Eton’s second film as director, Three Summers isn’t without its faults. For one, not every gag in this episodic rom-com works, the flick clearly trying to squeeze too much into its 95-minute run time. There’s a C-plot that centers on a punk girl band called Feminasty that feels very much tacked on, while Christiaan Van Vuuren and Nick Boshier (from Bondi Hipsters) are wasted in a couple of amusing yet short cameos as Keevey’s would-be suitors. Just on that, we’re also supposed to believe that Keevey is a Luddite who doesn’t own a computer but still uses Tinder. Really? Other plot contrivances are too far-fetched, chiefly the stuff about the success of Roland’s iffy dog-barking theremin combo.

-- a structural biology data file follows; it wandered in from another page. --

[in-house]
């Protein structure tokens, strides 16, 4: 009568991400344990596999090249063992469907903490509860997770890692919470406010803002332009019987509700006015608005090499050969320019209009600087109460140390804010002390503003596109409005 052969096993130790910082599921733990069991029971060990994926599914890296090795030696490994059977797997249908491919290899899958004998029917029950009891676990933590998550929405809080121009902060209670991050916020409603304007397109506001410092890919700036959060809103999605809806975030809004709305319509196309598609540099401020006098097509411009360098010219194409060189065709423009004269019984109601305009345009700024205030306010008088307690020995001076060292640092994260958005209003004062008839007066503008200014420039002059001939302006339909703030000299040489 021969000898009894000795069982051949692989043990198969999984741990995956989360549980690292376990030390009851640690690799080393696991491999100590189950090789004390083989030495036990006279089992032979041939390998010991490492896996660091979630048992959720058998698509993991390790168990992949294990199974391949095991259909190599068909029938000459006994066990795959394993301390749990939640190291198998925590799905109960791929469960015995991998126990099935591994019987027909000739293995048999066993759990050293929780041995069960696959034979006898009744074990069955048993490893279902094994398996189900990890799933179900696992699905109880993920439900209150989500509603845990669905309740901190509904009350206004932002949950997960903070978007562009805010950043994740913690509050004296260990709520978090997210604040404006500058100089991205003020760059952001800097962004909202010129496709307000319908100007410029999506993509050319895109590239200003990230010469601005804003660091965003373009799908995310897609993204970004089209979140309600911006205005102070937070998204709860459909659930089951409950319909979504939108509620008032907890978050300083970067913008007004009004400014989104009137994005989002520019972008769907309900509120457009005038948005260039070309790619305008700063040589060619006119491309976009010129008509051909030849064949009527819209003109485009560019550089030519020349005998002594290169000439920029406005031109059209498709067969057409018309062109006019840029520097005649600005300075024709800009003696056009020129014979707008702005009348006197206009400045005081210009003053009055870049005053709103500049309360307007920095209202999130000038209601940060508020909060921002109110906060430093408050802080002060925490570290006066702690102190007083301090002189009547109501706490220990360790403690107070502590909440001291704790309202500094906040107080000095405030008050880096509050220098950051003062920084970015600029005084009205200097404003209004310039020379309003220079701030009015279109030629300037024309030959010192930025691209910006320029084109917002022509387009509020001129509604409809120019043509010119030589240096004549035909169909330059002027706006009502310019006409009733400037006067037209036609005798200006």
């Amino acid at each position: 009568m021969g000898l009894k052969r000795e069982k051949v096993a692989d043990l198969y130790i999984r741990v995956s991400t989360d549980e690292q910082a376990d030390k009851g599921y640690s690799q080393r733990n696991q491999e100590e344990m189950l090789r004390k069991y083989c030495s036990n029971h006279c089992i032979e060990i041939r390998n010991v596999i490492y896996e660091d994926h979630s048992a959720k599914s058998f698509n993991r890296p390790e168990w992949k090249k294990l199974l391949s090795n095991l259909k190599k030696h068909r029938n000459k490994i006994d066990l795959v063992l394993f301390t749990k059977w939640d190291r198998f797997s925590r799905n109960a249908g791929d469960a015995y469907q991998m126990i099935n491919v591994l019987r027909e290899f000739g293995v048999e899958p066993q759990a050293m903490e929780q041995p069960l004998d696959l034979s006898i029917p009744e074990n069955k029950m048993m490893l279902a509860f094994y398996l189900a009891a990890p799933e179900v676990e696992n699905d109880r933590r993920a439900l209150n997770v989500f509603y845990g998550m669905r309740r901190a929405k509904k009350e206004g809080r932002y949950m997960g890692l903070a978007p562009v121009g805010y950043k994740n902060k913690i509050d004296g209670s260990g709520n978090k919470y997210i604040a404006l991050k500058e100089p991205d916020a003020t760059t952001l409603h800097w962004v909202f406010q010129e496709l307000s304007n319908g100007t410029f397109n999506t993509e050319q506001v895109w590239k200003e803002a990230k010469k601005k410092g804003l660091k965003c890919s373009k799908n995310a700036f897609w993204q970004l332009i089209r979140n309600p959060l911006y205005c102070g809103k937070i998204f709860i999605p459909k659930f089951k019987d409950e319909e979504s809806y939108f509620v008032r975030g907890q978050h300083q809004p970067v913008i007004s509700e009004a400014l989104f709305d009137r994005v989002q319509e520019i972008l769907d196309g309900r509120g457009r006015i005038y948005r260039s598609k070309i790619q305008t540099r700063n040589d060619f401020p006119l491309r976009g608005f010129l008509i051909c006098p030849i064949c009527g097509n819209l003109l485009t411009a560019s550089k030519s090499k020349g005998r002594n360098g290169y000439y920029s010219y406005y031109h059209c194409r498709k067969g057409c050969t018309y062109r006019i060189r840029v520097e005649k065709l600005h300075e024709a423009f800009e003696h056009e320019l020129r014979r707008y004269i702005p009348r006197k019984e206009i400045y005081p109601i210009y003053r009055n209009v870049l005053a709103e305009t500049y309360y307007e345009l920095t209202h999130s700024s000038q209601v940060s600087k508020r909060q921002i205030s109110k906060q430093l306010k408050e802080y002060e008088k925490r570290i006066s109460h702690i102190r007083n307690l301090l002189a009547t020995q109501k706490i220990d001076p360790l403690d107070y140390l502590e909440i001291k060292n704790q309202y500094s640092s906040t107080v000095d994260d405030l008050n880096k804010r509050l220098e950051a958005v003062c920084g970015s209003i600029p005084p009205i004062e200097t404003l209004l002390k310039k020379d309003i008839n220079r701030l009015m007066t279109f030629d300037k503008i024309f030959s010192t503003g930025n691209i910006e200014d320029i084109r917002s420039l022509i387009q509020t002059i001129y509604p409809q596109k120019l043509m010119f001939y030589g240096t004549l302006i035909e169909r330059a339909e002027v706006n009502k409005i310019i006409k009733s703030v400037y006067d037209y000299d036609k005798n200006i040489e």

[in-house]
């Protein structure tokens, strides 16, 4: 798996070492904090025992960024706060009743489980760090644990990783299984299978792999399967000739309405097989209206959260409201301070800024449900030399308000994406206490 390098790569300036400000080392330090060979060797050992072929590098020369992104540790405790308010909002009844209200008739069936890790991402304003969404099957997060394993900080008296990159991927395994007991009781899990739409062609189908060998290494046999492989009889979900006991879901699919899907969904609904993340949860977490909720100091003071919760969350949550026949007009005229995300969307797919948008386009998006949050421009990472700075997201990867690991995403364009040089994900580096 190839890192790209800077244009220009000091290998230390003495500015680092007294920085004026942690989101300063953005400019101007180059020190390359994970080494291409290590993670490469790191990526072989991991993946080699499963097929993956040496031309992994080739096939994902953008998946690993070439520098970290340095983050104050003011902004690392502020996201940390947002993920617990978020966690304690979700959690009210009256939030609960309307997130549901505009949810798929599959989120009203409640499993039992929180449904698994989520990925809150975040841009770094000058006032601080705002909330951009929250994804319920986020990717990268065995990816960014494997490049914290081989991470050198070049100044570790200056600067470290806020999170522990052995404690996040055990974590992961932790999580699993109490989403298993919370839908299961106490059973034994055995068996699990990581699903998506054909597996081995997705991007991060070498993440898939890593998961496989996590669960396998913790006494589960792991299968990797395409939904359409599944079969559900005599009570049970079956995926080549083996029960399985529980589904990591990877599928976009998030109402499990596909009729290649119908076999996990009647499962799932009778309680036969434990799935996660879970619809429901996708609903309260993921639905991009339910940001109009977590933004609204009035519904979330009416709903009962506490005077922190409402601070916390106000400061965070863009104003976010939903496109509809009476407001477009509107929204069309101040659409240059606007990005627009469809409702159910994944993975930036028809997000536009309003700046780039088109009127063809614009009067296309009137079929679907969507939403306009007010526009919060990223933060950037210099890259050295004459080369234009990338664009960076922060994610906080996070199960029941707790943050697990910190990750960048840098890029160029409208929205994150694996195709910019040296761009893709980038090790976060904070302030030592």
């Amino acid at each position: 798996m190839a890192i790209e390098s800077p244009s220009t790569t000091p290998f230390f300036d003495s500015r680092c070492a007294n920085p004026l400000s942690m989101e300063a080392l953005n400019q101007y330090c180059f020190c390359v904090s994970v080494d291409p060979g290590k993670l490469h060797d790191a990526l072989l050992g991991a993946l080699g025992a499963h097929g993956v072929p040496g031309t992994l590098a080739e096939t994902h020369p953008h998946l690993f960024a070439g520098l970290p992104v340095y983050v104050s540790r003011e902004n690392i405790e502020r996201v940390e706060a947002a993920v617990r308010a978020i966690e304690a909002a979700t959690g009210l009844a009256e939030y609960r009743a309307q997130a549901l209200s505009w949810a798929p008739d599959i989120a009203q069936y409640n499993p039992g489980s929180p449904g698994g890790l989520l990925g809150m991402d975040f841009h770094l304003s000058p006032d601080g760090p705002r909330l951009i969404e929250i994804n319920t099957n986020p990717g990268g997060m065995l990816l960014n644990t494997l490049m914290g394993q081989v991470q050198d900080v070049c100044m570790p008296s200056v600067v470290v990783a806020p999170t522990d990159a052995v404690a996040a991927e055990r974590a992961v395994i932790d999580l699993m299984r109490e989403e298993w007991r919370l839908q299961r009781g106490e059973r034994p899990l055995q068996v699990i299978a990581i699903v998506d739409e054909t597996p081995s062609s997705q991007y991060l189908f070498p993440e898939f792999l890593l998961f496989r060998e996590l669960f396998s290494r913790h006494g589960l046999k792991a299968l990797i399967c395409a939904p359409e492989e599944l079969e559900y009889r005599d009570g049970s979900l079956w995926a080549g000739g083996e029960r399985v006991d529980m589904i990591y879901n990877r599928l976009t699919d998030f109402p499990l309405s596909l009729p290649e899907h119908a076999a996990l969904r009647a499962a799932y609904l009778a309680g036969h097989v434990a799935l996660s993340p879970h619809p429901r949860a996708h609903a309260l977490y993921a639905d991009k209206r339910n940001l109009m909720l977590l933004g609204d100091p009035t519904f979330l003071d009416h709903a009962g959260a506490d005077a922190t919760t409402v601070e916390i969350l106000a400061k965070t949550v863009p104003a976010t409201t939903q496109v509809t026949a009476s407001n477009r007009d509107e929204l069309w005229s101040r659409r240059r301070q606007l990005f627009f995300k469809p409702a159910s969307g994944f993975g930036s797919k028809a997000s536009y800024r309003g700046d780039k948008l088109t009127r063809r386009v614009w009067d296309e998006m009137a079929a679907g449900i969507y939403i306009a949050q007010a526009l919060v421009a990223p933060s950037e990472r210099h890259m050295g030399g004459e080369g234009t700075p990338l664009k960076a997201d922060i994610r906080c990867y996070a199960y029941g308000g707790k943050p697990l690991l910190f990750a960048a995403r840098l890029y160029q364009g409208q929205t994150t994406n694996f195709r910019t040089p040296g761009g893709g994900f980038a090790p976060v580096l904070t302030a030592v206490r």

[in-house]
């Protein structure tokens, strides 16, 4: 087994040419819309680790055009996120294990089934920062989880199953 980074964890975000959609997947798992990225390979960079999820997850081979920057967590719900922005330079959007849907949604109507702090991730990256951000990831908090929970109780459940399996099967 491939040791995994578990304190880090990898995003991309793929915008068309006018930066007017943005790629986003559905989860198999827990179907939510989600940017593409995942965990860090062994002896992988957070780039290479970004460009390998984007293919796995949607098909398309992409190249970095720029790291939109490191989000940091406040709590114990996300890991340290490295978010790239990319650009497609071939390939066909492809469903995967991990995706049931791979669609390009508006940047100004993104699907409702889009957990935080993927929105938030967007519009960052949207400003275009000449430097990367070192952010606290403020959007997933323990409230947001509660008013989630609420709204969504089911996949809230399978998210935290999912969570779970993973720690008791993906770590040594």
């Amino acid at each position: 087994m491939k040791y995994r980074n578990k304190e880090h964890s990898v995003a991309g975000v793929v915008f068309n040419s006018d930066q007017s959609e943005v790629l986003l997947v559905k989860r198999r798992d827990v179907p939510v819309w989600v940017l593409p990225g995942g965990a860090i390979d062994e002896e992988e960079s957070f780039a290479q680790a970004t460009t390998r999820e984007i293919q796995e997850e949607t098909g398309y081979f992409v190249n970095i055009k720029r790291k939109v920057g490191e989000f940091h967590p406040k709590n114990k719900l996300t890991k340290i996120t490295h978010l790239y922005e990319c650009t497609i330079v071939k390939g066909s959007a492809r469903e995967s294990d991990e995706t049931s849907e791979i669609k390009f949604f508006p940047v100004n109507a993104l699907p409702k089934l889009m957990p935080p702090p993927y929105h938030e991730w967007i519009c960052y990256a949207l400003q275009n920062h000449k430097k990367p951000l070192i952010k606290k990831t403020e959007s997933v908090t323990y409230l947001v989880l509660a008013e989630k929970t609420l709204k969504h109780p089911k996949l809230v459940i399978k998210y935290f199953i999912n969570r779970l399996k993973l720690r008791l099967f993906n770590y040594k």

Thankfully, the film’s toe tappin’ soundtrack — featuring the likes of John Butler Trio, Birds of Tokyo, Little Birdy, Gotye and Sarah Blasko — is pretty spiffy, while the bright, vibrant cinematography by Katie Milwright, Looking for Grace (2015), captures that distinct celebratory ocker flavor, along with Australia’s South Western splendor — several of the aerial shots, a real beaut, too.